Access to truthful information allows people to be active participants in our democracy. Freedom of the press plays a crucial role in this process. This includes the right to criticize government officials and public figures.
In Freedom for the Though That We Hate, author Anthony Lewis describes cases that have had a lasting impact on freedom of the press. In 1927, a court order shut down an antisemitic newspaper put out by Jay M. Near after nine issues. The case ended up in the Supreme Court. By a narrow majority of 5-to-4, the court found the ban on the newspaper in violation of the First Amendment. This decision made it difficult for judges to issue prior restraint on the press.
Justice George Sutherland stated that the people are entitled to “full information in respect of the doings or misdoings of their government; informed public opinion is the most potent of all restraints upon misgovernment.” (Pg. 48)
Just over 30 years later, The New York Times published an advertisement by supporters of Dr. Martin. Luther King Jr. The advertisement called out racist southern officials for using lawless tactics against the civil rights movement. While the ad didn’t name names, L.B. Sullivan, a commissioner in Alabama, sued the Times for libel. The court awarded Sullivan $500,000 in damages.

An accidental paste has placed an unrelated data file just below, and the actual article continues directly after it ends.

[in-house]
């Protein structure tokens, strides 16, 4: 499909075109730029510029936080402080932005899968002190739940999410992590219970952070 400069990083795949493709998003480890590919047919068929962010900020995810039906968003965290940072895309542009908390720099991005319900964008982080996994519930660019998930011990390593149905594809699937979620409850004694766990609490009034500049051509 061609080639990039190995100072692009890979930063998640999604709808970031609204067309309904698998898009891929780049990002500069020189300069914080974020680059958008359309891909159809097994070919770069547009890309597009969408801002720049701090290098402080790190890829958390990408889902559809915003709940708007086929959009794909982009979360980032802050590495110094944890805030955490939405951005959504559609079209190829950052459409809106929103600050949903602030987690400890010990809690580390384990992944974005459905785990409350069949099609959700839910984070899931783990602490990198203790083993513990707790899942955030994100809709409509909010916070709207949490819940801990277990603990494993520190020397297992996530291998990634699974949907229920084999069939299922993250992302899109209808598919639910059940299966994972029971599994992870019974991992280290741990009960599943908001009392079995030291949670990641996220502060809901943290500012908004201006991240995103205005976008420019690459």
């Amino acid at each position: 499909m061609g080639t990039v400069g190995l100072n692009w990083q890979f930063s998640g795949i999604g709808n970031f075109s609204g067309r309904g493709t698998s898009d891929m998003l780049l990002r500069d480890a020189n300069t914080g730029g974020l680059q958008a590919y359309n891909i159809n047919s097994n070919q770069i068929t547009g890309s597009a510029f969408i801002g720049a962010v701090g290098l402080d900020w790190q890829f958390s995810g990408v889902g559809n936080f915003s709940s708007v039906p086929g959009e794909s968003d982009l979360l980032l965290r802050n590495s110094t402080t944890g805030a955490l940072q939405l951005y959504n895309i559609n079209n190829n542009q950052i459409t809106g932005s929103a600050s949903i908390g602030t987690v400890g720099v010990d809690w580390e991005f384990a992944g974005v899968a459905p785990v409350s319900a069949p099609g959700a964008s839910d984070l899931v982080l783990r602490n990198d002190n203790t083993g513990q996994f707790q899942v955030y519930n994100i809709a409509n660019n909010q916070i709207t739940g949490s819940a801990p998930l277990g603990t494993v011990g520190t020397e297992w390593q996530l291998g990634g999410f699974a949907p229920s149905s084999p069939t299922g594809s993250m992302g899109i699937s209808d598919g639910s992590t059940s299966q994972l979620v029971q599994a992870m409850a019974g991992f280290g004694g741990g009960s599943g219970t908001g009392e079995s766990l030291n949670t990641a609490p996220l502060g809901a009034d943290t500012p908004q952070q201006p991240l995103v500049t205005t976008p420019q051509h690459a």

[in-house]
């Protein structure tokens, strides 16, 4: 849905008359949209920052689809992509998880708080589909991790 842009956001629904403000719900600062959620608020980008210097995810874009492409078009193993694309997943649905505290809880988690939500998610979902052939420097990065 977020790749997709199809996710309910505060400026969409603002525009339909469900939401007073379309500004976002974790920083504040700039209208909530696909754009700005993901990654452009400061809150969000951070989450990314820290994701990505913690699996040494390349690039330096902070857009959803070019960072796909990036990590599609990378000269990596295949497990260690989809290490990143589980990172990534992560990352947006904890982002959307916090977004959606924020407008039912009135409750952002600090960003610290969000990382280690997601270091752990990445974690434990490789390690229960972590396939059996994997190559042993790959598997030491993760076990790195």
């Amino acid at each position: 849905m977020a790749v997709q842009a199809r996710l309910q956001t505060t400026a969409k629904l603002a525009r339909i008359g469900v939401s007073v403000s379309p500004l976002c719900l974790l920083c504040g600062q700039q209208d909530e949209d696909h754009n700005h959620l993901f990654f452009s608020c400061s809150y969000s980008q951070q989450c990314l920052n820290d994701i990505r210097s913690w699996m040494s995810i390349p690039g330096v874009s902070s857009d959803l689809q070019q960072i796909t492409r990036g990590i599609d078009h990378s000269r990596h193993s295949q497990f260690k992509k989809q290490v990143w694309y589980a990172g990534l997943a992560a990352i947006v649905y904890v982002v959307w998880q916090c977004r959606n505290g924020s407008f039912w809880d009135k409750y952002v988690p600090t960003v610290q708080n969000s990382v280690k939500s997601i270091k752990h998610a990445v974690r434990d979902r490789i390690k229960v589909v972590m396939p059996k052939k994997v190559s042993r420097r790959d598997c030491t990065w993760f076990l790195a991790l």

At this time, publications accused of libel were assumed false, and the burden was on the publisher to prove their statements true. This lawsuit had a significant impact on the civil rights movement, as other publications would be reluctant to cover it, for fear of being sued.
This case went to the Supreme Court, where the assumptions of libel were reversed. The Times lawyer, Herbet Wechsler argued that “To allow libel judgements for any misstatement would discourage the press and individual citizens from voicing criticism lest they make a mistake.” (Pg. 52) Going forward officials could not win libel damages without proving that a false statement had been made with knowledge of its falsity.
This victory for The New York Times resulted in open coverage of the civil rights movement. Informing the public of what was going on in the South, led to public outrage that pressed Congress to act. In other words, freedom of the press and the free flow of information allowed the public to take part in democracy.
These cases paved the way for a new era of journalism. Critical coverage of events like Vietnam and Watergate, and the publishing of the Pentagon Papers, empowered the public.
The results of these cases are still relevant today. President Trump has made many attacks on news outlets that have been critical of his administration, calling the press the “enemy of the people.” As Trump has pledges to open the libel laws, and make it easier for people to sue publishers for defamation, protecting the freedom of the press to be critical of government officials is as important as ever.